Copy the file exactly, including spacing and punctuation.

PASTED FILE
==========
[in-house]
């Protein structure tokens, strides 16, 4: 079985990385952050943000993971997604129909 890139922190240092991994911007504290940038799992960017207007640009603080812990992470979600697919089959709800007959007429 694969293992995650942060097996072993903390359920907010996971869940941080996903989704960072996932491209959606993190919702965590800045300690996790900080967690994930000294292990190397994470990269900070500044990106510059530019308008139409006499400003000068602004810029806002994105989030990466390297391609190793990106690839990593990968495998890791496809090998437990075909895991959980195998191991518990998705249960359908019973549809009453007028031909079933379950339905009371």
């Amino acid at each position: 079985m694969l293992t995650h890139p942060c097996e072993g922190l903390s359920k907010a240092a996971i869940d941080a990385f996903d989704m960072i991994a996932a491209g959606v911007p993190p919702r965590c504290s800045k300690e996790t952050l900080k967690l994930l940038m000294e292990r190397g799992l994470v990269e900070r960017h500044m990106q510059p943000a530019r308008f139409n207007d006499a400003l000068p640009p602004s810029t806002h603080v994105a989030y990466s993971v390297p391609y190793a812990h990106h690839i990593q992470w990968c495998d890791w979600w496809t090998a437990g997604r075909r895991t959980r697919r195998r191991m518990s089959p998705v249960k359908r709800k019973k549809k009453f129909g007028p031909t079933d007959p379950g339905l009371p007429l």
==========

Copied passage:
[in-house]
């Protein structure tokens, strides 16, 4: 079985990385952050943000993971997604129909 890139922190240092991994911007504290940038799992960017207007640009603080812990992470979600697919089959709800007959007429 694969293992995650942060097996072993903390359920907010996971869940941080996903989704960072996932491209959606993190919702965590800045300690996790900080967690994930000294292990190397994470990269900070500044990106510059530019308008139409006499400003000068602004810029806002994105989030990466390297391609190793990106690839990593990968495998890791496809090998437990075909895991959980195998191991518990998705249960359908019973549809009453007028031909079933379950339905009371």
């Amino acid at each position: 079985m694969l293992t995650h890139p942060c097996e072993g922190l903390s359920k907010a240092a996971i869940d941080a990385f996903d989704m960072i991994a996932a491209g959606v911007p993190p919702r965590c504290s800045k300690e996790t952050l900080k967690l994930l940038m000294e292990r190397g799992l994470v990269e900070r960017h500044m990106q510059p943000a530019r308008f139409n207007d006499a400003l000068p640009p602004s810029t806002h603080v994105a989030y990466s993971v390297p391609y190793a812990h990106h690839i990593q992470w990968c495998d890791w979600w496809t090998a437990g997604r075909r895991t959980r697919r195998r191991m518990s089959p998705v249960k359908r709800k019973k549809k009453f129909g007028p031909t079933d007959p379950g339905l009371p007429l």